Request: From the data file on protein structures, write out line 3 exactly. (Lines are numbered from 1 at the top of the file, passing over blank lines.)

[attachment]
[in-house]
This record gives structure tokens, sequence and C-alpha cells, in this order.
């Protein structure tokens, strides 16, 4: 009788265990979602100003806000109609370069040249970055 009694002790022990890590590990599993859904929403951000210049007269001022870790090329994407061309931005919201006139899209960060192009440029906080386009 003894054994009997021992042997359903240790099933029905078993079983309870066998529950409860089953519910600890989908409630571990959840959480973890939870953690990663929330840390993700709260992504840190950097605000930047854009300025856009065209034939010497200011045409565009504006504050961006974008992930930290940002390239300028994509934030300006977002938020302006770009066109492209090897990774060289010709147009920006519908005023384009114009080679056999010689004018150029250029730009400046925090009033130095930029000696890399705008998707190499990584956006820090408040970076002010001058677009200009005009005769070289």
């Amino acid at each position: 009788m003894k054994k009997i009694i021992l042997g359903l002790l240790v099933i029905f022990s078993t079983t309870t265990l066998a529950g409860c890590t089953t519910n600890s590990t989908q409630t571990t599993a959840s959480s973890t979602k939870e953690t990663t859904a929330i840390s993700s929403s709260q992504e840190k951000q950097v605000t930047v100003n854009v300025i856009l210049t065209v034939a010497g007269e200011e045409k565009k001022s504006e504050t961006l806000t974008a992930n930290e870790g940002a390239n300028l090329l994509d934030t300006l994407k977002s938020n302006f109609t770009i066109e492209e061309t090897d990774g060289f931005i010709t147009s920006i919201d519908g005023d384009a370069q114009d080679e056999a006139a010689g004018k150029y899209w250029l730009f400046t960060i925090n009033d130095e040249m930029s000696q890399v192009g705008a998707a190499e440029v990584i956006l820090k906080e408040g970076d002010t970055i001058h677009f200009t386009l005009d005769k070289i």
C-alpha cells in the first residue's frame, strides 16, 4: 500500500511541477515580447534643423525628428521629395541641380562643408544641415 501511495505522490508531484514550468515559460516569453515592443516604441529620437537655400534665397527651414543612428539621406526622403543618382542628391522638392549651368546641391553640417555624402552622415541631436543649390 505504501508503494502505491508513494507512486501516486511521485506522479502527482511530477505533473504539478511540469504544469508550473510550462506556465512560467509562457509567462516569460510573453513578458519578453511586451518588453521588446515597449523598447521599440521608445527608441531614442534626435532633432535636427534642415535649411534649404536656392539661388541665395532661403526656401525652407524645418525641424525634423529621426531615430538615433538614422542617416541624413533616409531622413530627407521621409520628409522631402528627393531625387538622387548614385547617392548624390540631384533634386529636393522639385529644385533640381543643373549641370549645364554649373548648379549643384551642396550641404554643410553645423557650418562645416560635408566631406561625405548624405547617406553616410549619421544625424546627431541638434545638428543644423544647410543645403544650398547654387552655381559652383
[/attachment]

């Protein structure tokens, strides 16, 4: 009788265990979602100003806000109609370069040249970055 009694002790022990890590590990599993859904929403951000210049007269001022870790090329994407061309931005919201006139899209960060192009440029906080386009 003894054994009997021992042997359903240790099933029905078993079983309870066998529950409860089953519910600890989908409630571990959840959480973890939870953690990663929330840390993700709260992504840190950097605000930047854009300025856009065209034939010497200011045409565009504006504050961006974008992930930290940002390239300028994509934030300006977002938020302006770009066109492209090897990774060289010709147009920006519908005023384009114009080679056999010689004018150029250029730009400046925090009033130095930029000696890399705008998707190499990584956006820090408040970076002010001058677009200009005009005769070289």